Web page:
Opinion » Letters

Give, to prosper

Helen Saulsbury

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Take a deep breath, America, as we look at the number of foreclosures, the stock market dive, and the percentage of unemployment. What is the reverse of those numbers?  Around 90 percent of people are still in their homes. And 93.3 percent of people are still working and a lot of people weren’t in the stock market.

I am not naïve about how serious this is, but panicking and dwelling on it makes it worse. This is now the time for each of us individually to help one another. We can do it better and help those who truly need it, better than our grossly inefficient government can.

We can help our neighbors. Churches can distribute food and clothing. The Salvation Army offers shelter. There are wonderful lessons that can be learned in hard times. Young people can work and give the money to the family instead of spending it all on themselves. This is a great lesson in contributing for the good of the whole family. If you haven’t already, now is the time to teach them to cook, clean, do laundry, and help in every way around the house. They have more respect for and take better care of things when they have to pay for it and maintain the things necessary in life. (If you were never taught, then bring grandma in to teach all of you).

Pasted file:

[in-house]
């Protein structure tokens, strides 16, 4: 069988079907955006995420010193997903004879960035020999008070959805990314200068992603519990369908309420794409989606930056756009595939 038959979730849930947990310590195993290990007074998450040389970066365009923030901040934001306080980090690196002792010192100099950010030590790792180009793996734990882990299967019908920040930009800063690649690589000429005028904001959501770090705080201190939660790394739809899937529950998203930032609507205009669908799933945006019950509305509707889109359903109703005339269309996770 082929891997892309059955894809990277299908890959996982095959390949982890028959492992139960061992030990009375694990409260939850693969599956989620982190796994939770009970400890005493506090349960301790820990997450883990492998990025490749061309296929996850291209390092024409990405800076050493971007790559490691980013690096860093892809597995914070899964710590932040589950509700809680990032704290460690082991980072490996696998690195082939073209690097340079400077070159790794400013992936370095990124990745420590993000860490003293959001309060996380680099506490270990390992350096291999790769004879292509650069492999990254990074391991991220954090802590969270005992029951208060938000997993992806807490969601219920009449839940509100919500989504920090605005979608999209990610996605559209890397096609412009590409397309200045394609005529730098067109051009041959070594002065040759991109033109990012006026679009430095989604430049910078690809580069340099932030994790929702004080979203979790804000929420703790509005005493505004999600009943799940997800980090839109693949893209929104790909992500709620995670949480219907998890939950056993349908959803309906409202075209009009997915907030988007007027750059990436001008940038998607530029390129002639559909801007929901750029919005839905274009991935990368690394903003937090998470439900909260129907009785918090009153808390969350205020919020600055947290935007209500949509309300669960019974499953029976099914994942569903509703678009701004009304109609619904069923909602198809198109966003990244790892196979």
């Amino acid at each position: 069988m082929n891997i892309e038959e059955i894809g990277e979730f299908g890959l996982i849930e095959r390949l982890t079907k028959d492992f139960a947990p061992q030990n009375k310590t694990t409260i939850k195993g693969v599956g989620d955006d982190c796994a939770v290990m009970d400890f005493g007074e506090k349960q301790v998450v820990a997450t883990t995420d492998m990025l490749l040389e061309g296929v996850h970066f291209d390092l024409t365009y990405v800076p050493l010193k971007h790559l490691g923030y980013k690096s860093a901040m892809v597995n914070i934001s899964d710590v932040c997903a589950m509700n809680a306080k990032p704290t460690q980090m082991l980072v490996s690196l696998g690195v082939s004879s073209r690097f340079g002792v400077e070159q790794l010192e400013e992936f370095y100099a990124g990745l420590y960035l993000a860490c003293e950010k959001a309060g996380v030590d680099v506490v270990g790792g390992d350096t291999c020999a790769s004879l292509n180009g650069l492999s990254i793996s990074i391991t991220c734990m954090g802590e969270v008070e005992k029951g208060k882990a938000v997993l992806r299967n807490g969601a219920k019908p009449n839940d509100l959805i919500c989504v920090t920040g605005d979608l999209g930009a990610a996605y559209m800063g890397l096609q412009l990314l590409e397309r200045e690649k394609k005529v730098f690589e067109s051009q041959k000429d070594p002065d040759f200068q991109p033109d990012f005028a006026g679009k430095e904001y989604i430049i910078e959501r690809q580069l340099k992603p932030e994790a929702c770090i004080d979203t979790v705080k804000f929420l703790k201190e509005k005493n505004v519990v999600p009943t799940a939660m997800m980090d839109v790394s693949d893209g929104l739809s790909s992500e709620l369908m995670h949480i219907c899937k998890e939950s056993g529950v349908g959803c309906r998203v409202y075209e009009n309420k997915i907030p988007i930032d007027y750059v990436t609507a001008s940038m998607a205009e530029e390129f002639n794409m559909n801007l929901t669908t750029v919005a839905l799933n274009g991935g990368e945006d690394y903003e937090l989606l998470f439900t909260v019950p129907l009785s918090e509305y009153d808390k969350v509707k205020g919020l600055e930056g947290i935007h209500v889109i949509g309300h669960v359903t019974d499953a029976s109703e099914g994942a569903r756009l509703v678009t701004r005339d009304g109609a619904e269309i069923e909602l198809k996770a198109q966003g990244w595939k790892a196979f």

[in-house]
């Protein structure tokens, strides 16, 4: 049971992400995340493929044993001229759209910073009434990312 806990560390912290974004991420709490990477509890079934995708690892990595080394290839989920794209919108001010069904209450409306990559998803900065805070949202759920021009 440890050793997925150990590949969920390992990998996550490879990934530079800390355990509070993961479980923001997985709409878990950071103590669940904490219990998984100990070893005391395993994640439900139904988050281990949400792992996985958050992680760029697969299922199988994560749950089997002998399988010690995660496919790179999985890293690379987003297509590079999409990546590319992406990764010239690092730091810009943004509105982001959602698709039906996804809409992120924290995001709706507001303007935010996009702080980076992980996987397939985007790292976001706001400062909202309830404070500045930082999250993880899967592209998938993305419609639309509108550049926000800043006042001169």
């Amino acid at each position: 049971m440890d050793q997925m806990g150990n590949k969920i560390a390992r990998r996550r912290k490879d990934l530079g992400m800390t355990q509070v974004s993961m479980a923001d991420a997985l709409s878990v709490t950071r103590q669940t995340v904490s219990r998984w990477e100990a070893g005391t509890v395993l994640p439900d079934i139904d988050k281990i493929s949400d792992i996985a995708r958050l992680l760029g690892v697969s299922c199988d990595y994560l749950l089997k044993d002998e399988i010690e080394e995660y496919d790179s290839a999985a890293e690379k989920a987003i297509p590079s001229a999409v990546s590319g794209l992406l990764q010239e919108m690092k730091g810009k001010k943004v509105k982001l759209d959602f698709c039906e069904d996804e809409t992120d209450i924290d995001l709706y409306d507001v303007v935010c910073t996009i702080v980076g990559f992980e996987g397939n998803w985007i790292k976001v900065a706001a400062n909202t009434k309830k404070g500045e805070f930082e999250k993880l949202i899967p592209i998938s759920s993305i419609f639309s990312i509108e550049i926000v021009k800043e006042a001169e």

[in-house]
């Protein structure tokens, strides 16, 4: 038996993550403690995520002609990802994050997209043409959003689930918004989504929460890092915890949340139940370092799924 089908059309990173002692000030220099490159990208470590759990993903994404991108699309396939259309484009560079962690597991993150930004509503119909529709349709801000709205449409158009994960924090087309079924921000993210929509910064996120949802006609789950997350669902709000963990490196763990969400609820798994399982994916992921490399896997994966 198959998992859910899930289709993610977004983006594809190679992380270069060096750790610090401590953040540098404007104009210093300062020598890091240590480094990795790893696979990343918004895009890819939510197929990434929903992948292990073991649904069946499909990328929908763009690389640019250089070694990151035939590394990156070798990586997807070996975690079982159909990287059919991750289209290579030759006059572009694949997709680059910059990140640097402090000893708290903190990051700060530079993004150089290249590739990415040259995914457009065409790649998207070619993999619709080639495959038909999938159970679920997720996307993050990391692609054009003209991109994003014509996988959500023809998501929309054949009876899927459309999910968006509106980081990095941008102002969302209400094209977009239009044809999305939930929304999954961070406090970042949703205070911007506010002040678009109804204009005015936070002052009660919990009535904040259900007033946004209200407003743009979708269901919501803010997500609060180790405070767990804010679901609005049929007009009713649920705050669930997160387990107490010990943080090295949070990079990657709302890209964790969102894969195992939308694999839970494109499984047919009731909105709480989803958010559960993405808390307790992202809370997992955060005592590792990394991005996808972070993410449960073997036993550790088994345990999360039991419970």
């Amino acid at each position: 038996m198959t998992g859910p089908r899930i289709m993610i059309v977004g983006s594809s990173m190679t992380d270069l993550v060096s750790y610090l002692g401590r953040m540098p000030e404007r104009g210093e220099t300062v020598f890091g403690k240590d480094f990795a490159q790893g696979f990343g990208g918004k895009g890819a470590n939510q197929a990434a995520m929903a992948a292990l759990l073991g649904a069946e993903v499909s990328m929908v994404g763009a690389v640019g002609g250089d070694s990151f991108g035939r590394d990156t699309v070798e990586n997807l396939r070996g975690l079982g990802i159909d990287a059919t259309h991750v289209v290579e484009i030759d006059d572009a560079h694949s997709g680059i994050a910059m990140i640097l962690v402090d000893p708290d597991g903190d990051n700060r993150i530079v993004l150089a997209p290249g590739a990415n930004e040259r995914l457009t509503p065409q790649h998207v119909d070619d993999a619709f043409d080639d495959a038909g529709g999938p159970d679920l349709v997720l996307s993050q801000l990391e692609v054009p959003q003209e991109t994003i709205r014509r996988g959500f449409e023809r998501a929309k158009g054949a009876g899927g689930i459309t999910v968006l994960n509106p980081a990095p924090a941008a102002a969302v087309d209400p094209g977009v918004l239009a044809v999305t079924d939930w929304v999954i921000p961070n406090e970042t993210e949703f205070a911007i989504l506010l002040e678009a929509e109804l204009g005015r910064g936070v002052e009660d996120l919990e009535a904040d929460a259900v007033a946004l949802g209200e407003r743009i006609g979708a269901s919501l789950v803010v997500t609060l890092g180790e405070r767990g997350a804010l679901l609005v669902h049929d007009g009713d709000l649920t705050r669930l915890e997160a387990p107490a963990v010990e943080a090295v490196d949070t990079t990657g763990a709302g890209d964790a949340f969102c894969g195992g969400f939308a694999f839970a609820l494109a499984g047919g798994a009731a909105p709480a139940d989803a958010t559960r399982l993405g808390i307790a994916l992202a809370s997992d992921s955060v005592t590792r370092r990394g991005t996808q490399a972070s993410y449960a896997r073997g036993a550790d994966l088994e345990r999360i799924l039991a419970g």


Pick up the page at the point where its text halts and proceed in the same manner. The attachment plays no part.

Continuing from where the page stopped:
No matter how old or young, start today—helping makes you bond as a family and gives each the much needed skills for their future. Remember, you are raising someone’s husband or wife.

All of us can learn that we don’t really need half of the stuff in our homes. Share it with someone who has nothing.

A family that is close will weather the bad times. A community that shares can help. The worse thing we can do is to feel sorry for ourselves and sit waiting for the government to come save us. No job is too menial. If you only make minimum wage, that is more than if you do nothing. It’s something, until something better comes along.

Trust me, you won’t die from being poor. I was raised “no shoes” poor and we did lots of fun things that required no money. But, best of all we relied on each other to get through the hard times.

As bad as it all seems, this too shall pass and when it does, I hope none of us forgets what’s really important.  And, it is not all the things we acquired on our credit cards!

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